Dark pools -- (also Dark pools of liquidity or dark liquidity) are crossing networks that provide liquidity that is not displayed on order books. This is useful for traders who wish to move large numbers of shares without revealing themselves to the open market.
Dark liquidity pools offer institutional investors many of the efficiencies associated with trading on the exchanges' public limit order books but without showing their hands to others. Dark liquidity pools avoid this risk because neither the price nor the identity of the trading company is displayed.
Major dark pools include those offered by BNY ConvergEx, Citigroup, Credit Suisse, Goldman Sachs, Instinet, ITG, Liquidnet, Morgan Stanley, and NYFIX.
Liz Peek / Oct. 16, 2007 / NY Sun:
'Dark Pools' Threaten Wall Street -- One of the fastest moving trends on Wall Street has flown under the radar of individual investors and, seemingly, the Securities and Exchange Commission: the rapid rise of "dark pools" stock trading arenas.
As the name suggests, dark pools lack transparency: They are used by institutional investors seeking to trade large blocks of stocks without creating the price wobbles that routinely accompany such moves. The trading is done away from the traditional exchanges, offering unprecedented anonymity.
Recently, more than 20% of all trades in New York Stock Exchange-listed stocks have been funneled through these dark pools, up from just 3% to 5% two years ago, according to NYSE figures.
Asked about the SEC's view of dark pools, a spokesman cited a recent speech by the head of the Division of Market Regulation, Erik Sirri, who said that "while the increasing use of hidden orders may be troubling," the SEC believes the new venues are available to all market participants. He suggested that the SEC is not in the position of favoring one market model over another. It would appear that until the trend toward dark pools has a measurable impact on investors, the SEC is willing to be simply an observer. [...]
Cristina McEachern / Oct. 18, 2007/ Advanced Trading:
Growing Dark Pool Trading Volume Could Be Problematic for Exchanges -- As dark pools become a staple routing destination and their overall share of trades in the market continues to climb, how will they continue to evolve, and what does it all mean for the future of traditional exchanges? --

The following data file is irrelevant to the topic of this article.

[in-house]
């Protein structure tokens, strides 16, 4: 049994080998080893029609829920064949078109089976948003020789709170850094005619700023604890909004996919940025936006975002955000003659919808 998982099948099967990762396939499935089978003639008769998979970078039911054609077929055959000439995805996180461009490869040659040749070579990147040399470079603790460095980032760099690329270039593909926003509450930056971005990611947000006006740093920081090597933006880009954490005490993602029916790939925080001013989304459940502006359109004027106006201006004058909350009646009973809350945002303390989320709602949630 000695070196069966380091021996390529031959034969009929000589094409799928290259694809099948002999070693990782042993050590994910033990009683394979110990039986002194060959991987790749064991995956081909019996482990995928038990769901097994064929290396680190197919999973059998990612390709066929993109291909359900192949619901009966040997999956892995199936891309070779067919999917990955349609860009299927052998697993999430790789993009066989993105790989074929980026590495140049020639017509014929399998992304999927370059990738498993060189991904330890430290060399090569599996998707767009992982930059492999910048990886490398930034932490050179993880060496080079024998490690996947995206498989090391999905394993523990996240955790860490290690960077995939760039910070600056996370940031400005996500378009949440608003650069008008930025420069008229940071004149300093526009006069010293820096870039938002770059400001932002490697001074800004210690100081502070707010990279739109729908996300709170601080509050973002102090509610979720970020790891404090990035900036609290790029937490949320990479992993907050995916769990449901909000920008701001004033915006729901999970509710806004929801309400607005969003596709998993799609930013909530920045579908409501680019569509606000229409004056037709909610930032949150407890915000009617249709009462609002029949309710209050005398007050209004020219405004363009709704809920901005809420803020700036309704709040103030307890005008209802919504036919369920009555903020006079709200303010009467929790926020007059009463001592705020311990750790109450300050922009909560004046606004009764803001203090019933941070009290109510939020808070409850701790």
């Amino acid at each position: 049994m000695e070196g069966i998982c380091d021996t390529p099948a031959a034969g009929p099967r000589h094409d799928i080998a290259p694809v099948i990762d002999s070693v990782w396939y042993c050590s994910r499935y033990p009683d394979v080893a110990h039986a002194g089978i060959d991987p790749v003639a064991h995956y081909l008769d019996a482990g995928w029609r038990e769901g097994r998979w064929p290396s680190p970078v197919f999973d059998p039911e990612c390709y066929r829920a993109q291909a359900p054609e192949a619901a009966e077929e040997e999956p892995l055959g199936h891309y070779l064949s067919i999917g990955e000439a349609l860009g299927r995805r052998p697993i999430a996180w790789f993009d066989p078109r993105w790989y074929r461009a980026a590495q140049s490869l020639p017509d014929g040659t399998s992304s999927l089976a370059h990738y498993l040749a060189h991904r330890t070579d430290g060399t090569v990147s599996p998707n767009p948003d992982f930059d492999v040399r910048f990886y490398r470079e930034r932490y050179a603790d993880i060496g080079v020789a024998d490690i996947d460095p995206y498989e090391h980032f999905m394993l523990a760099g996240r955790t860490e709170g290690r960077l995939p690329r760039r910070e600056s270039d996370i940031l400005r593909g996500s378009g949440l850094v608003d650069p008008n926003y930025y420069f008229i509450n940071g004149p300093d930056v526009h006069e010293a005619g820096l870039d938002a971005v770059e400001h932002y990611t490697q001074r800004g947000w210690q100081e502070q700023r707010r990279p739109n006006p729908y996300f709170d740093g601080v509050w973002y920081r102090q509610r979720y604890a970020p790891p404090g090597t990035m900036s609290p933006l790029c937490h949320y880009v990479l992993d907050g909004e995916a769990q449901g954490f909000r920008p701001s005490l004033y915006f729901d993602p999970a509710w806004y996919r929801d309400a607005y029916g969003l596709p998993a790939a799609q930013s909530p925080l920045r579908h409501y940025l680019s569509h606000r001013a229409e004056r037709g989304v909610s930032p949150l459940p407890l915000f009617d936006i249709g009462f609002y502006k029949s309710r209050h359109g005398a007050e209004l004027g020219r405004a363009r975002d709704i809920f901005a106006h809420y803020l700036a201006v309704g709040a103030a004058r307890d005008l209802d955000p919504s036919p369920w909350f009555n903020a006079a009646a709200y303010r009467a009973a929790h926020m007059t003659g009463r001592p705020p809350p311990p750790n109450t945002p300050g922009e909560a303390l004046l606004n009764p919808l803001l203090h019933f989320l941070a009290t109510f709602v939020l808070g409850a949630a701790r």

During a panel discussion on dark liquidity at a recent trading event, one panelist made a bold statement: He said that the buy side doesn't need to execute on displayed markets at all anymore, espousing that the future for trading was in dark liquidity and trading effectively without hitting open markets.
While the same panel also noted that dark pools saw a drop in volume during the late-summer market volatility, the theory that trading in dark pools alone could be the future nonetheless piqued significant interest. [...]
Cristina McEachern / Oct. 5, 2007 / Advanced Trading:
STA Panel: Bright Future for Dark Pools -- Finding and tapping liquidity is obviously a vital issue affecting traders across the board and at the Security Traders Association's (STA) 74th Annual Conference in Boca Raton, Florida, it was the focus of a key panel discussion. [...]
As more and more dark pools pop up in the marketplace and talk of aggregation and consolidation continues, Chris Heckman, managing director at ITG, pointed out that traders are now starting to understand the nuances and differences between the pools, which will drive consolidation going forward. [...]
Cristina McEachern / Sept. 26, 2007 / Advanced Trading:
TradeTech West: Dark Pools Rising -- When determining which dark liquidity pools to hit Gray said it�s important to keep in mind trading goals and know which tiers the dark pools fall into for which kinds of trades. In general he said, "you need to have good partners and understand the order queuing and what venues touch which other dark venues."
Mathisson also discussed the potential for aggregation in the dark pool arena. �It�s like finding a needle in a haystack unless you aggregate them,� he said, adding that it�s possible to spray the top 30 dark pools in less than a tenth of a second thanks to aggregation. [...]
Big Traders Dive Into Dark Pools -- The alternative trading systems are luring big institutional customers by offering greater privacy and lower costs. Their growth could affect big exchanges -- It's not easy being a big player in the stock market. Trading huge quantities of stock on traditional exchanges has become ever more challenging, costly, and potentially disruptive. And if other players see your moves, they can disrupt your trades. That's led to the emergence in recent years of alternative trading systems known as dark pools. And their growth could have significant implications for big stock exchanges—and individual investors.
Dark pools sound like something from Greek mythology or a sci-fi epic, but in stock-market speak they are private trading networks that big brokerages such as Lehman Brothers and Merrill Lynch have developed primarily for the internal matching of orders between buyers and sellers who are clients of the same brokers. But dark pools have developed links among Wall Street firms as well, so that orders can be matched across different brokerages. Indeed, some firms are teaming to launch new dark pools such as BIDS Trading. [...]